SALEM — Gov. Kate Brown told an advisory committee Friday that she expected Oregon’s child welfare system to improve its services and help foster children thrive.

Brown met Dec. 18 for the first time with her new advisory committee that was appointed last month to oversee a review and improvements to the state’s child welfare system.

“I see your role as really critical as we move forward, in terms of making sure we have a foster care system that enables our children in the system not only to survive but to thrive,” Brown told committee members. “I want you to hear it from me. In no way do I see this level of services as being acceptable.”

The governor is responding to the Department of Human Services’ failure to take action against licensed children’s services providers with known problems. News coverage highlighted the issues this fall, starting with a story in Willamette Week that revealed child neglect and misuse of public funds by the Portland foster care program Give Us This Day. Although then-DHS Director Erinn Kelley-Siel and other top officials knew of the problems, including detailed findings from an Oregon Department of Justice investigation, DHS continued to send children to Give Us This Day.

“I really see your role as holding people’s feet to the fire,” Brown told committee members.

Stellar work

The state is close to awarding a contract to a consultant who will review several aspects of the state’s child welfare and foster care programs, and recommendations from the consultant and advisory committee could result in legislation as soon as the short 2016 legislative session in February.

Several members of the advisory committee said the state has cut money for these programs during previous recessions and never restored funding. Brown said she would work with the Legislature to increase funding for child welfare, but offered few details on how she would accomplish that.

State Sen. Sara Gelser, D-Corvallis, said a lack of resources cannot be an excuse when the state fails to take action to protect children, such as the foster children at Give Us This Day. “The problems that bring us around the table, there is no excuse, there is no policy, there is nothing in the state of Oregon that justifies what happened to these kids,” Gelser said. “We can’t allow ourselves to fall into that. We need to remember why we’re at the table.”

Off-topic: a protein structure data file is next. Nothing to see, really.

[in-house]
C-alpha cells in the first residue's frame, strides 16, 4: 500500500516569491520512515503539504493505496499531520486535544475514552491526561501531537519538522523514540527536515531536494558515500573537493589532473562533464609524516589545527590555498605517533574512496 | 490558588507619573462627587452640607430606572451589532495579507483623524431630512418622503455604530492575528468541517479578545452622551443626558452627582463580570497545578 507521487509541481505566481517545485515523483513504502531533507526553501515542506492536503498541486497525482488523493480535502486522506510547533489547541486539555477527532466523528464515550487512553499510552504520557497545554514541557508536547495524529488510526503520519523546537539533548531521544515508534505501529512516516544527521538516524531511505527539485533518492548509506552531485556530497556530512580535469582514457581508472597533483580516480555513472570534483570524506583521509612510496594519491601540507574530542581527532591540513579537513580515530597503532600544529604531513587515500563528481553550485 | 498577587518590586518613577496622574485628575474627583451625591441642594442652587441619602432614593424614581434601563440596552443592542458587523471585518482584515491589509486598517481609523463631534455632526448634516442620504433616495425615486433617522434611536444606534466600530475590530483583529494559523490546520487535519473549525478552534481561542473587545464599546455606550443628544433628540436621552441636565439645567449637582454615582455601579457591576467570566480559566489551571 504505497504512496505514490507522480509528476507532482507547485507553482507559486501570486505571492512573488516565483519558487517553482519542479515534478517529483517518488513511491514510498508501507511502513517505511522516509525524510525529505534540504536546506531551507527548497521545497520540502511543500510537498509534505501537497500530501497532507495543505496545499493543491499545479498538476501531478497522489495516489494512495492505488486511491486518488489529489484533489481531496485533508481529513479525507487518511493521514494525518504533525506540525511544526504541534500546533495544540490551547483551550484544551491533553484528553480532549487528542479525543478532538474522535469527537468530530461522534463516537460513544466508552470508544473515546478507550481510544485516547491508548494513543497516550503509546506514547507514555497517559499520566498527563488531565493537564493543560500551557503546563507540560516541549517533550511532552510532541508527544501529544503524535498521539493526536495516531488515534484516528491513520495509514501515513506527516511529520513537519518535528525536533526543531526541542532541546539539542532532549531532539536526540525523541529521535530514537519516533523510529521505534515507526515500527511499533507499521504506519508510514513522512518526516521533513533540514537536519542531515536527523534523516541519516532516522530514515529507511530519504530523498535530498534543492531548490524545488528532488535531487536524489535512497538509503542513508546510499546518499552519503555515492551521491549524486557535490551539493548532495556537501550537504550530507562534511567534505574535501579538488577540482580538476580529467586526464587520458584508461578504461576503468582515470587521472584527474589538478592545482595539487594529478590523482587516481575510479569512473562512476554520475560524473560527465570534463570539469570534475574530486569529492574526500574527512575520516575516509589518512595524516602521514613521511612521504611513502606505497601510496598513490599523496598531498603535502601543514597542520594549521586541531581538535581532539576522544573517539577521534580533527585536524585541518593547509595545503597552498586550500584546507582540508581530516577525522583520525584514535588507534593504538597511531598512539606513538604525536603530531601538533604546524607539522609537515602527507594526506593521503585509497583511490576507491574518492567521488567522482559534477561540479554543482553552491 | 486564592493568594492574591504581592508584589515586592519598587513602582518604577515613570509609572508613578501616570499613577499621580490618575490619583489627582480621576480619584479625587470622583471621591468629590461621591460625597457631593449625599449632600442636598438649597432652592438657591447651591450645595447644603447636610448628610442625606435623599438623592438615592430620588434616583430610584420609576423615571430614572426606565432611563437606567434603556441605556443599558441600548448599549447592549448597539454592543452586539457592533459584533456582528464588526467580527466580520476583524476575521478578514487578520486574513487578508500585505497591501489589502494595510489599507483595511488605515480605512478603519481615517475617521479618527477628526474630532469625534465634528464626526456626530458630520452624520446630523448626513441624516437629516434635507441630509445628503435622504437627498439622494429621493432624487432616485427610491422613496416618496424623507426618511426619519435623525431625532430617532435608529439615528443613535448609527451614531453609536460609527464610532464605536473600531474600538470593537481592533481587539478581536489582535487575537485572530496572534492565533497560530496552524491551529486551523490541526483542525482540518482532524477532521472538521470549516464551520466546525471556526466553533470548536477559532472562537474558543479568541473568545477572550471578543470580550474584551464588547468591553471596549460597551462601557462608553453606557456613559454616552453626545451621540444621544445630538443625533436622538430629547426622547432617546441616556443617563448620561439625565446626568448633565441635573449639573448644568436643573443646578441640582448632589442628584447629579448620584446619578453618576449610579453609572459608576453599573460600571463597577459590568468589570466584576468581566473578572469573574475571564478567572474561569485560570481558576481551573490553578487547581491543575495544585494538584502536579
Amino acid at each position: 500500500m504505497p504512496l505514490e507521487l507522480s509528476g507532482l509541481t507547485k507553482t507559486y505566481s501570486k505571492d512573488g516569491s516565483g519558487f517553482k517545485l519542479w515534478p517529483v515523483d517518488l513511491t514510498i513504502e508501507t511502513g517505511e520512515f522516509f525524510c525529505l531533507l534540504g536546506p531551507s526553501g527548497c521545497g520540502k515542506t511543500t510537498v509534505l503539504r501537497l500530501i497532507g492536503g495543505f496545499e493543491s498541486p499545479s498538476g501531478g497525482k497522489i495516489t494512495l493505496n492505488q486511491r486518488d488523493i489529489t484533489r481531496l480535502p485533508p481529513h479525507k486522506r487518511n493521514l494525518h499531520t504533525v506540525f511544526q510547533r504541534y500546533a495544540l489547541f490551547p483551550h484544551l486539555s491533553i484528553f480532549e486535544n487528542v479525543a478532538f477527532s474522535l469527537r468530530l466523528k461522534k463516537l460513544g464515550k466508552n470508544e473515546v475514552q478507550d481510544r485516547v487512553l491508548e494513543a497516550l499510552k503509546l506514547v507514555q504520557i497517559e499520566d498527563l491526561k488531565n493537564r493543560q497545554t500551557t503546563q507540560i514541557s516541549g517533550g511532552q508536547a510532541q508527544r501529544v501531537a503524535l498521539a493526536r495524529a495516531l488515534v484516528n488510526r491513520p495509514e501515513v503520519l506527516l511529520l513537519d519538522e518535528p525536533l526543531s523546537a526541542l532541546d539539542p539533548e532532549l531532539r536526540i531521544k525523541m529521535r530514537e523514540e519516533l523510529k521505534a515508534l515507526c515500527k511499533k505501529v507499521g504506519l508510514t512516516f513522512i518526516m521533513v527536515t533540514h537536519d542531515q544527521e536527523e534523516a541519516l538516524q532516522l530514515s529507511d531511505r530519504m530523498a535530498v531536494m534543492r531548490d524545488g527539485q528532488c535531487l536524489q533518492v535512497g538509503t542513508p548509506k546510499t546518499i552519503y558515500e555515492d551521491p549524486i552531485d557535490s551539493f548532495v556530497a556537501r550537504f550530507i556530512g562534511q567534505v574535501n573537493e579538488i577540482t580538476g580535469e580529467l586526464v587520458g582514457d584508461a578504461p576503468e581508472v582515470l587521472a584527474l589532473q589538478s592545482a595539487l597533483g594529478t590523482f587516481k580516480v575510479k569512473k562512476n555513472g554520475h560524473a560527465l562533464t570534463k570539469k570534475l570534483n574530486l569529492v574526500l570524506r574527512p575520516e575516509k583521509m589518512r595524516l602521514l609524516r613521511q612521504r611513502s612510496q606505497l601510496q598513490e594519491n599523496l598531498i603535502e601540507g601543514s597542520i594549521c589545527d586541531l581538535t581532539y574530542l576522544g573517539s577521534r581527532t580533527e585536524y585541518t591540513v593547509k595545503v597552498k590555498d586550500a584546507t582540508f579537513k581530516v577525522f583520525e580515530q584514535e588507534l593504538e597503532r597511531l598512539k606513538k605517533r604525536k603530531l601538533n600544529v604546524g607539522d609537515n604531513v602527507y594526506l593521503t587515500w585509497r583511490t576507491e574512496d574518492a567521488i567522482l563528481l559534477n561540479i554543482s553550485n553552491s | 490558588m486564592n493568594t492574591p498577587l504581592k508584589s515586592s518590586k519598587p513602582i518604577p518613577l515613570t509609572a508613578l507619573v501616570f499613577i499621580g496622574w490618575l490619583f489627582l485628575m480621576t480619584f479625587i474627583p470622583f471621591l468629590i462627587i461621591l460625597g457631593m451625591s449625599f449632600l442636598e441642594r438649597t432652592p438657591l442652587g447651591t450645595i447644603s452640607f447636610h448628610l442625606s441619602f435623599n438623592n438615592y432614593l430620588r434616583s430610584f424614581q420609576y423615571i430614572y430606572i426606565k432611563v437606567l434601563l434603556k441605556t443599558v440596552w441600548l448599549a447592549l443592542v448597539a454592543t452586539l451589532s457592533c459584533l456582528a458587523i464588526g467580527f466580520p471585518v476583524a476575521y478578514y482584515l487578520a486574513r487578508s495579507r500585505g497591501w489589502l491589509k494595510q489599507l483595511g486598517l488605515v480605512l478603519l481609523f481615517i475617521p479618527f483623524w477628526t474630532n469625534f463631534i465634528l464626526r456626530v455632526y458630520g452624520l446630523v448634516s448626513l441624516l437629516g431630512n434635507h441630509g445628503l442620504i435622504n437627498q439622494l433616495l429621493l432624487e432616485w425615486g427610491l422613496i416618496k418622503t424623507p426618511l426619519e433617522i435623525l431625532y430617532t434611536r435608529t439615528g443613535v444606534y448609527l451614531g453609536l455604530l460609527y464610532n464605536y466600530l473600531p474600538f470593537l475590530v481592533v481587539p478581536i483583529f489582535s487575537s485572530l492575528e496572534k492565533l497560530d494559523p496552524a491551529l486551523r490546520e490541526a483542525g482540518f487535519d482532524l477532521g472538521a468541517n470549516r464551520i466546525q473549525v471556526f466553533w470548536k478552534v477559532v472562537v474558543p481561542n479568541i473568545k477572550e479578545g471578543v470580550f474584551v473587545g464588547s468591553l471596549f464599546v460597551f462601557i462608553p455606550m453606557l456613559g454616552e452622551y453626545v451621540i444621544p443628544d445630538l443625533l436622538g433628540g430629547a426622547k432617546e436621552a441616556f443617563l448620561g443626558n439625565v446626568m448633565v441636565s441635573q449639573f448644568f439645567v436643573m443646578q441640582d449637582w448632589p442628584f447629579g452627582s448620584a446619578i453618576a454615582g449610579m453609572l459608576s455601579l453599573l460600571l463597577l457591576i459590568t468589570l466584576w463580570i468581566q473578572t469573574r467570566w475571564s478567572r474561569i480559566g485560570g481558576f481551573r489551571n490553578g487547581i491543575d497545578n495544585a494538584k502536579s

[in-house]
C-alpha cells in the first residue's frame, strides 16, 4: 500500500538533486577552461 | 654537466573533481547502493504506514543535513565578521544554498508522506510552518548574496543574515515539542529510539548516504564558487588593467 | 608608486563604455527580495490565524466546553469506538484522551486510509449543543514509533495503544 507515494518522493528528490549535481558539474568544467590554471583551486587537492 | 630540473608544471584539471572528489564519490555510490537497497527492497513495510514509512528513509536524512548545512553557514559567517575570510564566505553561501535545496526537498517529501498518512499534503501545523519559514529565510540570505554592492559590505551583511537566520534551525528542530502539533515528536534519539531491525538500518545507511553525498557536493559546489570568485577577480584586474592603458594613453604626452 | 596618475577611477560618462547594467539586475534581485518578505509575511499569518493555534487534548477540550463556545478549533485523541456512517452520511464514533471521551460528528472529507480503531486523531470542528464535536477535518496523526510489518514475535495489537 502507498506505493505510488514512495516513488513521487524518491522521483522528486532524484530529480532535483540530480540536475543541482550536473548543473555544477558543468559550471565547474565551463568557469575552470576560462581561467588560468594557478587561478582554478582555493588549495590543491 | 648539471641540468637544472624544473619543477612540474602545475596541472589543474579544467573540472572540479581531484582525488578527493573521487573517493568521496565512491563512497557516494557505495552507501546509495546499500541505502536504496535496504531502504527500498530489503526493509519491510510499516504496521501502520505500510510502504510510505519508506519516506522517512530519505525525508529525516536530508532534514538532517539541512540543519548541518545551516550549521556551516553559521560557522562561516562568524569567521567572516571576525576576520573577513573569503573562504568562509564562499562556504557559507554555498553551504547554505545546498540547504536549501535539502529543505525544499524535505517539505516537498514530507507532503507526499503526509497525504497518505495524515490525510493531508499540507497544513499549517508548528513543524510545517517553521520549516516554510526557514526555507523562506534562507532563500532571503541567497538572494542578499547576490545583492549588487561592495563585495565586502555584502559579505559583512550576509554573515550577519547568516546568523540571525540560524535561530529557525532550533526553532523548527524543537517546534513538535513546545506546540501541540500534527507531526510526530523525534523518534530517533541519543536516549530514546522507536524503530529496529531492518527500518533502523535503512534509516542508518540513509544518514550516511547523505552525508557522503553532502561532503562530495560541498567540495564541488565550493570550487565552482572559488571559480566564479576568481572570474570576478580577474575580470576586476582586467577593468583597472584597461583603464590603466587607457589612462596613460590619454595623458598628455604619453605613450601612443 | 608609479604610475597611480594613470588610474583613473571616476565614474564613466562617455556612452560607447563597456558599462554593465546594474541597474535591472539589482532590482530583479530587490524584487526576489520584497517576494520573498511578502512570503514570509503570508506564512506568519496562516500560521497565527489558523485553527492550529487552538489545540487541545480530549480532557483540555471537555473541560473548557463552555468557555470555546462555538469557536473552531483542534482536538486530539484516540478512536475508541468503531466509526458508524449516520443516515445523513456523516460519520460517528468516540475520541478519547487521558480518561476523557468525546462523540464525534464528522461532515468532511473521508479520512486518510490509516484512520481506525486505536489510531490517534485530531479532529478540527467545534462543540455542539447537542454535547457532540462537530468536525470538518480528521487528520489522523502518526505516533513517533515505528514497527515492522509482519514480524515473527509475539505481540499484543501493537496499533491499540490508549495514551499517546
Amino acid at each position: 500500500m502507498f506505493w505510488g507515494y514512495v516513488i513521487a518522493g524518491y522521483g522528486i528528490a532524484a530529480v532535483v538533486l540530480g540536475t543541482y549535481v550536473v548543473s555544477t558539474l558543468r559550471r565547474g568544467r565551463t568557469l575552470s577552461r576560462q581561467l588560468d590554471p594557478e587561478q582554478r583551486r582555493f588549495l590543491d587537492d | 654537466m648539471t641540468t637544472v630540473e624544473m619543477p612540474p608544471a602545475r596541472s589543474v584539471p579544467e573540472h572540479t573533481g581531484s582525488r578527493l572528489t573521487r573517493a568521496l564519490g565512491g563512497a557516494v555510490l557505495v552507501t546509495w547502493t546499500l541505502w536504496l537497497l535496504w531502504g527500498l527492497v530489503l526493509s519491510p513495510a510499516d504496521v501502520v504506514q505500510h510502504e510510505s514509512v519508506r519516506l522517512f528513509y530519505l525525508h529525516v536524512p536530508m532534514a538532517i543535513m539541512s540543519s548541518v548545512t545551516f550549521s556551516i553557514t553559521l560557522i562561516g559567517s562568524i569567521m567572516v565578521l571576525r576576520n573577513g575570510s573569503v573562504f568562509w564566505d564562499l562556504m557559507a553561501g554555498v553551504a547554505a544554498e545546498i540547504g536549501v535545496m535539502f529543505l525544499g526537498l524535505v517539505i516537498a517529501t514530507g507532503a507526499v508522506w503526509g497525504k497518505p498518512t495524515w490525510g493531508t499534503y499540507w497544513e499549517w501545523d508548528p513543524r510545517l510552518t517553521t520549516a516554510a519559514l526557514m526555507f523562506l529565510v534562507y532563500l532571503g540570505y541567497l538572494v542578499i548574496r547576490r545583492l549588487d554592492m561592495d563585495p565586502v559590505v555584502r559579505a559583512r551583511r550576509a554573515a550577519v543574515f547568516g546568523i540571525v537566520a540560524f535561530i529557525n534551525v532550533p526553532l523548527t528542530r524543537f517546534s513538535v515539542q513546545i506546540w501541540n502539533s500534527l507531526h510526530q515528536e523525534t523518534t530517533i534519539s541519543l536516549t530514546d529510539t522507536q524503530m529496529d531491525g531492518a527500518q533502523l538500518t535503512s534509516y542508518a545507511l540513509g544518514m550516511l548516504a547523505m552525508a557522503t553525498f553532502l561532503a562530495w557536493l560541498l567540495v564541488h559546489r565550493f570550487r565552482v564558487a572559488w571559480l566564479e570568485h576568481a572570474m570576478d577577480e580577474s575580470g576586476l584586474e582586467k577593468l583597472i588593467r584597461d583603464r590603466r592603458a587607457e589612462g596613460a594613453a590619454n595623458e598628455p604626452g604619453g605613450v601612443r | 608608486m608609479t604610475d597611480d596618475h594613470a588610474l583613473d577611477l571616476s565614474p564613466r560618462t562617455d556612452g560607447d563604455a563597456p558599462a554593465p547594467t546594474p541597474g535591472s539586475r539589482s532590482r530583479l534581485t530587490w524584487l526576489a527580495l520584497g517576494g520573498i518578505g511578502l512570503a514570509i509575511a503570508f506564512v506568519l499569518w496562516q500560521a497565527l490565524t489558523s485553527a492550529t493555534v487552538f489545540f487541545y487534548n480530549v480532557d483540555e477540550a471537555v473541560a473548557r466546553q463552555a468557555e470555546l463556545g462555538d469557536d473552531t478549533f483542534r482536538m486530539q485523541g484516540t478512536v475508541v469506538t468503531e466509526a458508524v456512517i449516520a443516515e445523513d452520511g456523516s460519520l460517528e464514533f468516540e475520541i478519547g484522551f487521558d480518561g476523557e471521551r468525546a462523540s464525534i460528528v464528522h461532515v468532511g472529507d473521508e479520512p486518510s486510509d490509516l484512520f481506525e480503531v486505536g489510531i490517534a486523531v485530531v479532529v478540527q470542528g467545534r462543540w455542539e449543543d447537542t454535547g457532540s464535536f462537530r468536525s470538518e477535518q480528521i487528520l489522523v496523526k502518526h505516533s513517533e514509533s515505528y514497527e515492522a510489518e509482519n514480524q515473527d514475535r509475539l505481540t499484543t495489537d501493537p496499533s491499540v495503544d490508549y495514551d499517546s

Gelser said the problem was that DHS managers and the agency’s previous director knew about problems at Give Us This Day yet continued to send children there, “which suggests there is a culture that accepts bad places.”

Interim DHS Director Clyde Saiki said the agency’s director has to make clear he or she is ultimately accountable.

“I think that part of the culture change that has to happen within the department is leadership has to say we are accountable, and if bad things happen, that’s on us,” said Saiki, whom Brown appointed as interim director after Kelley-Siel resigned and it was revealed another interim director had also failed to respond to the problems at Give Us This Day.

Brown complimented Saiki on his handling of the agency. “I think his work has been stellar,” Brown said. “I hope you’re feeling that on the ground, as well.”

Wrestle for public records

Members of the advisory committee, who include legislators and representatives of service provider and interested community groups, discussed some of the areas in which DHS could improve. One of their concerns was transparency. Lené Garrett, executive director of Court Appointed Special Advocates in Marion County, said even though advocates have court orders granting them access to information on foster children’s cases, they still often struggle to get the information they need from DHS. The group advocates for the interests of abused and neglected children in the court system. Gelser also said it seems like she has had to “wrestle for every public record” she requested from DHS.

The committee also welcomed two newly appointed members on Friday, both from the Oregon Foster Youth Connection program for current and former foster kids: Katie Robertson and Nicole Stapp. Kids in foster care are often worried about issues that might not come up in media coverage or lawmakers’ discussions, such as that if they report abuse or other problems, they could be moved to a different home and separated from a sibling or friend, Robertson and Stapp said.

The committee is expected to meet again in January.

Hillary Borrud is a reporter with the Pamplin Media Group/EO Media Group Capital Bureau in Salem.

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